Tcheu Siong “The Genie Behind the Scissors” Exhibition at Project Space, Luang Prabang, 2010
Tcheu Siong is a H’Mong woman who grew up two hours north of Luang Prabang in a traditional village. There she learned all the traditional cross stitch and applique techniques from her mother. In 1996 her family was removed from their country and brought to Luang Prabang as part of the government integration program. The following year in 1997 she began to sell her handmade textiles in the market and then from 2002 sold textiles to tourists with other H’Mong women in the night market.
Although she can embroider, she prefers applique as a way of working – cutting different colours of cloth and stitching onto a background. From 2007 she decided to work on large panels, leaving behind the traditional motifs and working from her imagination. Her husband, a shaman, identifies characters, their names and motifs and her daughter helps with cutting out the shapes.
Paper patterns are made for the figures and these are placed on folded fabric to cut multiples. These can be separated or used as mirror images in the work and they have smaller images and embroidered motifs added. The composition is worked out by arranging all the pieces on the base cloth. Small straight stitches, sometimes couching down a coloured yarn outline the cut-out shapes and attach them to the background fabric. From 2009 borders were added with repeat patterns of people/stars/triangles and backing fabric was sewn on.
Large textile pieces have been made as bedspreads and wall hangings by many H’Mong women to sell in the market. They usually follow traditional geometric patterns in applique or they are figurative embroidered narratives. Tcheu Siong’s work is distinctly different and she says that the characters come from dreams and visions. Working with her husband she describes a spirit world in fabric, now displayed as art on white gallery walls – a legacy of ancient culture and beliefs she hopes to pass on to her daughter.
Catalogue Text Michele-baj strobel
Nithakhong Somsanith was born in Laos in 1959 and as a member of the Lao Royal family he learned the courtly tradition of gold and silver thread embroidery , Silapa pak dinh from his grandmother. Sumptuous costumes were woven and embroidered for the royal family: invested symbols of status, power and spiritual meaning.
After the abolition of royalty the courtly crafts declined as they were seen to be ostentatious and irrelevant to the ideals of the new government.
In 1985 Somsanith went to study in France but returned to Laos to promote traditional arts and continue embroidery. Between 2004 and 2008 Nith participated in a contemporary art project “The Quiet in the Land”, collaborating with Vietnamese artist Dinh Q. Le insert e acute. Together they produced a series of work exploring issues around tradition and modernisation in Luang Prabang. Le made a series of computer aided drawings focussing on continuing culture and introduced technologies. Somsanith worked on translating the images into fabric and thread, dealing with challenges of scale and interpretation of non-traditional motifs. “The Banners of Luang Prabang”, 2005 has over 40 funeral banners embroidered in silver and gold evoking the death of traditions. “Inner Self and Outer World”, 2005 focuses on meditation huts and contrasts with a mass of satellite dishes mounted on tall poles. The work represents the quiet reflection of monks and the influx of information about the outside world through tv. In the third work “The Blessing of the Land”, 2006 the traditional hang lin vessel used to sprinkle holy water in ceremonies has a profusion of water raining down on the community expressing the struggle with tradition and modernity. This project moved the traditional embroidery into a contemporary art context.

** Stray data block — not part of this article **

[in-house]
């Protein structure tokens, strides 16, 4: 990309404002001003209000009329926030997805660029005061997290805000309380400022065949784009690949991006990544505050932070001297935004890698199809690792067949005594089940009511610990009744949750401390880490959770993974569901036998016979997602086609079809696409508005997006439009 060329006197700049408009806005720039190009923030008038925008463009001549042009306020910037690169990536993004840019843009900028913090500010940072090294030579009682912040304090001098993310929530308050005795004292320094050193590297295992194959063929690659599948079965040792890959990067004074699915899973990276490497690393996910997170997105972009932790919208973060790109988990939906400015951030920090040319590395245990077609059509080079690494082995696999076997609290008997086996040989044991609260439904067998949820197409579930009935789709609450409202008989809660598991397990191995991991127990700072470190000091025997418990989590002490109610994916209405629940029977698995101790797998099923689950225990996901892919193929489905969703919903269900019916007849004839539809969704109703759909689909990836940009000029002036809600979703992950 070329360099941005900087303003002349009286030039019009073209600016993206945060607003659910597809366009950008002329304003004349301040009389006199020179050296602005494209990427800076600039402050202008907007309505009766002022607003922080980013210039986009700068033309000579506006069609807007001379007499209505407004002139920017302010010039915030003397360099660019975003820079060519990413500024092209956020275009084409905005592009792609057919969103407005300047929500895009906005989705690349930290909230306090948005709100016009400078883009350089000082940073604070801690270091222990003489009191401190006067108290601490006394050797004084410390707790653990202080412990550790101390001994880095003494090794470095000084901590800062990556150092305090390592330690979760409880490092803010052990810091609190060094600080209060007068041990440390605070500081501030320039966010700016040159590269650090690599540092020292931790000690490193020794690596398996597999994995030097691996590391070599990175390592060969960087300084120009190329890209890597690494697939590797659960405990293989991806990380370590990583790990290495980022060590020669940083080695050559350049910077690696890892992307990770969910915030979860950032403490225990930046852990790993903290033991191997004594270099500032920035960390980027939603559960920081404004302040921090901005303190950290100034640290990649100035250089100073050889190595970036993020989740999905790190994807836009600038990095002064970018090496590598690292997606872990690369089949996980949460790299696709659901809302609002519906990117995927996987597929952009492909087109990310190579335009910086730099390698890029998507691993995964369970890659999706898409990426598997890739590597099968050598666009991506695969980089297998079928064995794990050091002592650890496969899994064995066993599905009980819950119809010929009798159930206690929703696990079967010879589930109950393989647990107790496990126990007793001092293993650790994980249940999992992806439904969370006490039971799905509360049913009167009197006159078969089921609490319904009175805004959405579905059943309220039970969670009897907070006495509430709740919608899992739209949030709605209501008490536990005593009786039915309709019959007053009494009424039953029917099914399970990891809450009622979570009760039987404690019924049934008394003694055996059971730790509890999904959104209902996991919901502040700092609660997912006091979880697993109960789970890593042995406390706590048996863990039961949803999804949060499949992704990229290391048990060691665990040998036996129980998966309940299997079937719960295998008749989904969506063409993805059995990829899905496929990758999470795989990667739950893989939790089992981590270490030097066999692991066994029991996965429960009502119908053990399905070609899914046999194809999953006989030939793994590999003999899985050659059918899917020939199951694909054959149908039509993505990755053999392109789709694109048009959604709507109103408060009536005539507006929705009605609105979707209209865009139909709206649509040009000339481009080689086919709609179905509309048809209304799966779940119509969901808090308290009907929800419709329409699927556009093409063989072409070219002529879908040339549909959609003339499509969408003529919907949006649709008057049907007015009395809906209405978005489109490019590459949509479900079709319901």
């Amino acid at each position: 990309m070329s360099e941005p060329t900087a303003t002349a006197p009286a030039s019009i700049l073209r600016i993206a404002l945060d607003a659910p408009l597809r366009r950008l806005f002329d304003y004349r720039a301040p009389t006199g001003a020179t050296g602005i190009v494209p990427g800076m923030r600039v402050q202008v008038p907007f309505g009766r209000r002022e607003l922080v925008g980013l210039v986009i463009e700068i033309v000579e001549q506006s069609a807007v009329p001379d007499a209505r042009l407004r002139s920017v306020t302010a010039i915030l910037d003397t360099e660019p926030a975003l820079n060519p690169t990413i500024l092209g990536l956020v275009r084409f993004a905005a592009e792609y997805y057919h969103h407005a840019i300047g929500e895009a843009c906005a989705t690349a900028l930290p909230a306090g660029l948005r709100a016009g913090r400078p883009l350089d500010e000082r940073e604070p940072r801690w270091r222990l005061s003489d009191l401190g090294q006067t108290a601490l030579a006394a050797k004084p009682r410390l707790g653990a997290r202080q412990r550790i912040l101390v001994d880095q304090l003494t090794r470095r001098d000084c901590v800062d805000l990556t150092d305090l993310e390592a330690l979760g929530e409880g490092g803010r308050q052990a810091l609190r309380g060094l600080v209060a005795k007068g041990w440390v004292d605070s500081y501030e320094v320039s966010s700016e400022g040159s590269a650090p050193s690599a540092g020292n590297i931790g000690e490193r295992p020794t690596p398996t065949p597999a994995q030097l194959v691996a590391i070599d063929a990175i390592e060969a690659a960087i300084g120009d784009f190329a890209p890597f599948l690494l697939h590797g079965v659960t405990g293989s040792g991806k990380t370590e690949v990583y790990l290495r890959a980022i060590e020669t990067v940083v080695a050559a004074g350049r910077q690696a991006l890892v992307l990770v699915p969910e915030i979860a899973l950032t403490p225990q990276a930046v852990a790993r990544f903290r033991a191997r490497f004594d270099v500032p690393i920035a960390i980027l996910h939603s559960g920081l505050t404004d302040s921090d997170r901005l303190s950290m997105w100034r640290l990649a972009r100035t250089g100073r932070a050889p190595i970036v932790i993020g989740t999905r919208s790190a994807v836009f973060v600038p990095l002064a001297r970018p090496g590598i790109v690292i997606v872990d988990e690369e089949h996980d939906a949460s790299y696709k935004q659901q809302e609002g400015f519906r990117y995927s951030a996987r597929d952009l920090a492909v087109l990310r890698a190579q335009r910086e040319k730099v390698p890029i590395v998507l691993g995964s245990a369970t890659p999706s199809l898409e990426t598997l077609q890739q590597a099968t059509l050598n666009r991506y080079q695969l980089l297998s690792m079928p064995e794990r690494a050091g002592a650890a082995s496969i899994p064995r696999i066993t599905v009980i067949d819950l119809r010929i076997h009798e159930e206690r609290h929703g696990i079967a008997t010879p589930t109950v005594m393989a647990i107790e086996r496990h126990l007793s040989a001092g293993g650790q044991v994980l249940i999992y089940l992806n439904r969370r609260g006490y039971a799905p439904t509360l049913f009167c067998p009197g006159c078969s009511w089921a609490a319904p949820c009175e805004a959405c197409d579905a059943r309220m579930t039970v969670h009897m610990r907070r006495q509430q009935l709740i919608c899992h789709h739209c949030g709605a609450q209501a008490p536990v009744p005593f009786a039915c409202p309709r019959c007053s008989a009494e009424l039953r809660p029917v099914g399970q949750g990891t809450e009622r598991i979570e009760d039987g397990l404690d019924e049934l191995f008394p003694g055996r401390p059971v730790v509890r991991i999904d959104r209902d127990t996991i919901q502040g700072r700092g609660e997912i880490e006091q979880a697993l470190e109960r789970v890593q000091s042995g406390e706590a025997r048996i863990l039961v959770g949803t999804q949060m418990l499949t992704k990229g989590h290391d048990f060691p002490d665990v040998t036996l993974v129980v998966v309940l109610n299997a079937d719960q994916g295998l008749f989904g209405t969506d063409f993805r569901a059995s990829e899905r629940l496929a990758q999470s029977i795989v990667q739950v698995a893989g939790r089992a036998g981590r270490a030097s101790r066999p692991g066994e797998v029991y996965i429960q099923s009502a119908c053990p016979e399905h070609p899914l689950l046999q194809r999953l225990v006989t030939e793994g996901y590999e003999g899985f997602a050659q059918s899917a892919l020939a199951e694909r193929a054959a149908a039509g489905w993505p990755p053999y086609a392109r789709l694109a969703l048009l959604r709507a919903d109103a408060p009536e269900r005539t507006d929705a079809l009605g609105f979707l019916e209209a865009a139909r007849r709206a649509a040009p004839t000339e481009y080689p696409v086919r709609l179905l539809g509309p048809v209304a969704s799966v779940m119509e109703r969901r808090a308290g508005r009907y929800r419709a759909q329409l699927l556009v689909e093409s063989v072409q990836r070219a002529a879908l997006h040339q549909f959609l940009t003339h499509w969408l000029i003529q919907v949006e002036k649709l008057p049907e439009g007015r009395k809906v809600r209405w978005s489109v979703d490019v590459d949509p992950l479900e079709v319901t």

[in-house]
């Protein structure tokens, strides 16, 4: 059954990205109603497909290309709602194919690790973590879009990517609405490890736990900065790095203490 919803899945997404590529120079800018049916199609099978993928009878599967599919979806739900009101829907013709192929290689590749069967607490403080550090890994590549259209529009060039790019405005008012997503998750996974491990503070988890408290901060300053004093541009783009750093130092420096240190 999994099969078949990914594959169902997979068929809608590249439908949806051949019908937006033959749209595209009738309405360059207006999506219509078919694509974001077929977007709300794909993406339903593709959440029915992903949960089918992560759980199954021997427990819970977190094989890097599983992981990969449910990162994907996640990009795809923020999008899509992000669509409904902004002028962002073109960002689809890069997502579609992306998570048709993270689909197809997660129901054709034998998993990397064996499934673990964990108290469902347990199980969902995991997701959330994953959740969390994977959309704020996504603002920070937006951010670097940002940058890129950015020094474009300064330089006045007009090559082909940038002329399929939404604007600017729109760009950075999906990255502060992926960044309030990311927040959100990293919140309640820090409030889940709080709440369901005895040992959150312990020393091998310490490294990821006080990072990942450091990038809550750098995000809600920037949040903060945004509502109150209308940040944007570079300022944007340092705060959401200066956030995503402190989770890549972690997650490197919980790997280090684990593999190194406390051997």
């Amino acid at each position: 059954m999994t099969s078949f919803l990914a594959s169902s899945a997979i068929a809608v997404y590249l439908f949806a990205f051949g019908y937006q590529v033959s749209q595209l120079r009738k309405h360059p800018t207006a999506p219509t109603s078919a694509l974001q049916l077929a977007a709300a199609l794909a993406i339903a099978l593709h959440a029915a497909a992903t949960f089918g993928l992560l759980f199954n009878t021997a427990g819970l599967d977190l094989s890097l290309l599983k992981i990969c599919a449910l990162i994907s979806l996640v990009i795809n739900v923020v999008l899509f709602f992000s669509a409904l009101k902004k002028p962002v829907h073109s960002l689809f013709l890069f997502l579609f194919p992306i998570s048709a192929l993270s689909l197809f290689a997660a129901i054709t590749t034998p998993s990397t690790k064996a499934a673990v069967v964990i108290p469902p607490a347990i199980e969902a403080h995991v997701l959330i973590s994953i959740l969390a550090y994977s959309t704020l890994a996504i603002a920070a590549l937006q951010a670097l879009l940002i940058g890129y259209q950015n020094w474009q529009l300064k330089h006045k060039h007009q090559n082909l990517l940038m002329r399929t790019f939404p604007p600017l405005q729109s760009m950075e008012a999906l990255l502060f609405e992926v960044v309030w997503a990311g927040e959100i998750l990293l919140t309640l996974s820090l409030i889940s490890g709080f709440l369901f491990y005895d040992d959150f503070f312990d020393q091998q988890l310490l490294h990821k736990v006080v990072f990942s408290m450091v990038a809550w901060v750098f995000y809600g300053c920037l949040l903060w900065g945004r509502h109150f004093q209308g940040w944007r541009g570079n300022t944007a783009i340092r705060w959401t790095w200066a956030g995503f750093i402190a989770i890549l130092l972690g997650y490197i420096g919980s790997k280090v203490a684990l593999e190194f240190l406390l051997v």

In addition, new markets are opening up for wedding and special occasion attire, objects used in Buddhist rituals and tourist products. The metallic thread work although no longer associated with royalty continues to mark ceremonial occasions and is symbolic of wealth and status.
Also part of The Quiet in the Land’s 3rd project was the collaboration between artist Janine Antoni and H’Mong embroiderers Mo Ly and Xia Song resulting in the dialogue in fabric and stitch “To Ply”, 2006.
Antoni showed H’Mong minority women in the Luang Prabang market needlework that her grandmother had made and instantly formed a connection through their mutual interest in textiles. She spent time learning H’Mong stitching and telling stories with the women in the market and later exchanged and responded to each other’s work. The resulting pieces of textiles encompass both western contemporary embroidery and the conventions of H’Mong embroidery, applique and story cloths. The work sits within a contemporary art framework, far removed from the work the women sell in the market to tourists.
The Quiet in the Land. A project by France Morin. Catalogue edited by France Morin and John Alan Farmer.
Published by The Quiet in the Land Inc. NY NY 2009 see page 213 artist travellers order for library.
Following my interest in botanical art, I decided to draw in the gardens of Ock Pop Tok Living Craft Centre on the banks of the Mekong. From a piece of land that was a blank canvas the gardens have been developed to provide a lush backdrop to the textile activities, but they also inform visitors about plants used for natural dying. The Sappan gives pink, red and purple; fresh indigo – green and processed indigo a range of blues; the Indian trumpet produces olives and many more plants add to the palette. As the gardener waters the plants at the end of the afternoon, I appreciate the tranquillity and dedication required to create the beautiful space.